On Friday, March 11, after hearing that Japan had been devastated by a massive earthquake and tsunami, residents along the West Coast anxiously braced for the coming tsunami. I was headed to the coast because the Legislature had planned a Redistricting Public Hearing at Tillamook Bay Community College, but canceled it because of the tsunami warning.
Thankfully, Oregon Emergency Management and Tillamook and Clatsop county officials have been planning for just this type of crisis situation. Our emergency dispatch centers activated the tsunami siren system, the reverse 9-1-1 system phoned coastal residents within the tsunami zone advising them to evacuate, National Oceanic and Atmospheric Administration radios were triggered with tsunami warnings, and fire department personnel then went door-to-door making sure people were aware of the situation and asking them to evacuate.
We were fortunate that we had several hours notice and people could put their emergency plans into action, keeping their families safe and taking time to pack necessary emergency supplies. Coastal residents in Clatsop and Tillamook county reacted differently when they became aware of the impending tsunami and it is clear that preplanning makes all the difference in an orderly evacuation.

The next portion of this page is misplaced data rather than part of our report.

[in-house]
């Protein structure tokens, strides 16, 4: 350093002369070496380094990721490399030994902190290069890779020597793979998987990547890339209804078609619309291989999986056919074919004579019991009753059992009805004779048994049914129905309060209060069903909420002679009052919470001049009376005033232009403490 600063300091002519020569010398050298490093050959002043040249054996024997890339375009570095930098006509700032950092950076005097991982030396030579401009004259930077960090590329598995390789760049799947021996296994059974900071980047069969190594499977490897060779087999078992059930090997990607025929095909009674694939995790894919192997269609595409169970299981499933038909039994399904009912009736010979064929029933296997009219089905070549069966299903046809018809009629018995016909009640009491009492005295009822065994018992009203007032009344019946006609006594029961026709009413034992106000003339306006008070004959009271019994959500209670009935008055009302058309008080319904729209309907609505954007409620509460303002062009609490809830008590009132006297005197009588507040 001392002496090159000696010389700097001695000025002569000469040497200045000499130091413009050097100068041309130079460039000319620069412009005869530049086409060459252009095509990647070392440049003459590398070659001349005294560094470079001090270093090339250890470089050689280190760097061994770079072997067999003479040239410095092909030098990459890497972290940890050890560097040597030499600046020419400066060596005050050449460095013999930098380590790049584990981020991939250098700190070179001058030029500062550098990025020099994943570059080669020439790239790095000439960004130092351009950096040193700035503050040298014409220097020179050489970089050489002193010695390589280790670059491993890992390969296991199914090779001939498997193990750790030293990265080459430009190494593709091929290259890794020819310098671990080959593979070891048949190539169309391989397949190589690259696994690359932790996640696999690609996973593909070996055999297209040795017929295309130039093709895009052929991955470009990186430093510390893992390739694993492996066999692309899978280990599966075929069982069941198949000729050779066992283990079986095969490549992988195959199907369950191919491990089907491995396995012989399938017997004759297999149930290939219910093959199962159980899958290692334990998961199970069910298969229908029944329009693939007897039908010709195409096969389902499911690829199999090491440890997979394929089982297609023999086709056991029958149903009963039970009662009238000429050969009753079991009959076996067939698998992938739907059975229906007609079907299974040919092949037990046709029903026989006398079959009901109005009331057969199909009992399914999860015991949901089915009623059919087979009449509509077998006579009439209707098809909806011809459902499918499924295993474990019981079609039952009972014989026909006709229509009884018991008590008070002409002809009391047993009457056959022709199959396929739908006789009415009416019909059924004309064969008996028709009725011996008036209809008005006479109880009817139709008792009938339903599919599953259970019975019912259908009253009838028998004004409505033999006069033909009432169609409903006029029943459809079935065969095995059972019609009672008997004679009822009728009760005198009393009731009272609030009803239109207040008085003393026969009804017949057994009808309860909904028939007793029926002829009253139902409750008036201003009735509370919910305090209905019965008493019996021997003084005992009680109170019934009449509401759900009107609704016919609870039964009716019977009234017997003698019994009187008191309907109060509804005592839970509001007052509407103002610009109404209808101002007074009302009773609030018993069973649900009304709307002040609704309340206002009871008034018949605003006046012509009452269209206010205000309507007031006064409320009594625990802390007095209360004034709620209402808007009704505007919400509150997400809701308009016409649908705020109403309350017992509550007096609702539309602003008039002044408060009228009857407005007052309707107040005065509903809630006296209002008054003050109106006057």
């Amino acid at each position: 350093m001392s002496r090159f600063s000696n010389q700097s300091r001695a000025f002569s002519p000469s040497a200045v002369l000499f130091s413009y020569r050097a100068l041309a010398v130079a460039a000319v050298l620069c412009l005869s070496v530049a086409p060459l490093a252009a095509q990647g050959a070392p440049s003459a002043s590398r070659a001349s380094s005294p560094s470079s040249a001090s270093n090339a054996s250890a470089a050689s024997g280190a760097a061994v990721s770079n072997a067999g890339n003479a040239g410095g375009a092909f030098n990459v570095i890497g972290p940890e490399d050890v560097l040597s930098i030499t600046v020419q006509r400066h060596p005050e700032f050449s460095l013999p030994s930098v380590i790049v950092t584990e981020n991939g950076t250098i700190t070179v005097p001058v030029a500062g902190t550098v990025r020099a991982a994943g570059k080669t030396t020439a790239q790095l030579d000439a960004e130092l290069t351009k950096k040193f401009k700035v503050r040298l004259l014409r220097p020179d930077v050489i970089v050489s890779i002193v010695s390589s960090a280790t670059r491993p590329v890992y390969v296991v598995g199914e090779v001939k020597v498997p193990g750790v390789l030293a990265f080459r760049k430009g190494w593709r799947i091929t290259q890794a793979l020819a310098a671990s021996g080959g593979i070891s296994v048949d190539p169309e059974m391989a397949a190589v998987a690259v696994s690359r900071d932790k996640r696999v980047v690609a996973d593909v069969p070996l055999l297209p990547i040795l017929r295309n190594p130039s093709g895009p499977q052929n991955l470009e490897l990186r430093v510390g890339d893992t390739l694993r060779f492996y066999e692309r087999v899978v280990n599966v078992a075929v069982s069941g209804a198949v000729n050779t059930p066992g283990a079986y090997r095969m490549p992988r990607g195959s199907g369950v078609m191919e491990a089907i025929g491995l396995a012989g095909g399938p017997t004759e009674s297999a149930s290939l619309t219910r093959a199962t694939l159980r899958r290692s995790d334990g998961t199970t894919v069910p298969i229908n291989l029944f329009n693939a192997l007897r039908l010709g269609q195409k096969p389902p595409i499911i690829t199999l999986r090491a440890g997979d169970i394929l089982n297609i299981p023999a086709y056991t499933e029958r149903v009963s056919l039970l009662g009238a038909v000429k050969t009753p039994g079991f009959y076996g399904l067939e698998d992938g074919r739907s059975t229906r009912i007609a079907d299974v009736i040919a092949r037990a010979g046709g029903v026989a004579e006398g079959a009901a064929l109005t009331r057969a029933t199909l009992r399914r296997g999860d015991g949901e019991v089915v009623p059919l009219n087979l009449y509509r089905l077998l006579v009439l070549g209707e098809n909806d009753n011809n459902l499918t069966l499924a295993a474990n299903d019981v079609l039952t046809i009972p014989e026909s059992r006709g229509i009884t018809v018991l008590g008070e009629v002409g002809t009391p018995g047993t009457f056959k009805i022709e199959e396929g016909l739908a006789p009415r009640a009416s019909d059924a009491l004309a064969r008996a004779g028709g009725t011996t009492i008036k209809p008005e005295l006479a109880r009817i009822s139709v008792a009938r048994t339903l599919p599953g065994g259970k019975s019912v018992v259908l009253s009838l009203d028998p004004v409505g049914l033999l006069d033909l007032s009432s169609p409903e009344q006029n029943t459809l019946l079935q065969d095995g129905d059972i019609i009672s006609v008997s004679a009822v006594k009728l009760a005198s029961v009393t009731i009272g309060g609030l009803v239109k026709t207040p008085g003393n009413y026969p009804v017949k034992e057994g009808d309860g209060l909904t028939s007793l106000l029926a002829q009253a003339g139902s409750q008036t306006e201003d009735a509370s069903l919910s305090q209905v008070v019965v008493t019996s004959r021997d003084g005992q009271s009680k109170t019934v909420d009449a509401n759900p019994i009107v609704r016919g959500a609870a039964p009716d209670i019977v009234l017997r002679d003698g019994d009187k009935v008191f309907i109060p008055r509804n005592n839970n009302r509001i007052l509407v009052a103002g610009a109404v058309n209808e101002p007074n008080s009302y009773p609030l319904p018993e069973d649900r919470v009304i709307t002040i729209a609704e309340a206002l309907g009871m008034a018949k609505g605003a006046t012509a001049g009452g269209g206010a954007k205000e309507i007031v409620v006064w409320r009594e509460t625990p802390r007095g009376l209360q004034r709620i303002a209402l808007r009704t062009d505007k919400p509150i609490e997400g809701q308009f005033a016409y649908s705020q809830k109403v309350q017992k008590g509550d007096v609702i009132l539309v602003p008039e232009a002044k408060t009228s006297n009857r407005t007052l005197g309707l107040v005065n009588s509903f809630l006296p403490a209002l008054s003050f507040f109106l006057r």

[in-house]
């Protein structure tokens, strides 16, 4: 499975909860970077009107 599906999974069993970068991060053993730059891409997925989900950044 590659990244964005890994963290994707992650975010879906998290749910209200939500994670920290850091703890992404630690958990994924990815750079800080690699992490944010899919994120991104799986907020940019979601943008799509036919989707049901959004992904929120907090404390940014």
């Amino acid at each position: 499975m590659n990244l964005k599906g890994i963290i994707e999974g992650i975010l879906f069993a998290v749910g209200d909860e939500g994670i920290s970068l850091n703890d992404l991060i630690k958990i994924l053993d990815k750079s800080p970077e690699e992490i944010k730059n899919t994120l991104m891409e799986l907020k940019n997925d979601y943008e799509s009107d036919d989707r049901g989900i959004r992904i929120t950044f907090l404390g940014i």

The Pacific Northwest is overdue for an earthquake along the Cascadia fault line, and if we were to have a subduction zone earthquake off our coastline similar to Japans, we would have less than 30 minutes before the tsunami waves hit our coastline. It is important to remember that if you feel an earthquake and are within a mile of the beach, do not wait for the sirens to sound or to be notified by safety officials. Take cover during the quake, and then after the shaking stops, immediately move to higher ground.
In cooperation with state officials, emergency responders in Clatsop and Tillamook counties demonstrated their capable life-saving evacuation techniques, and learned a lot from this experience. In some areas, tsunami sirens could not be heard, while others did not receive the reverse 9-1-1 call.
With this information, emergency officials are already working on improving their safety response plans of action. It is comforting to know that we have trained staff ready to respond in times of need, and I wish to offer them my congratulations on a job well done.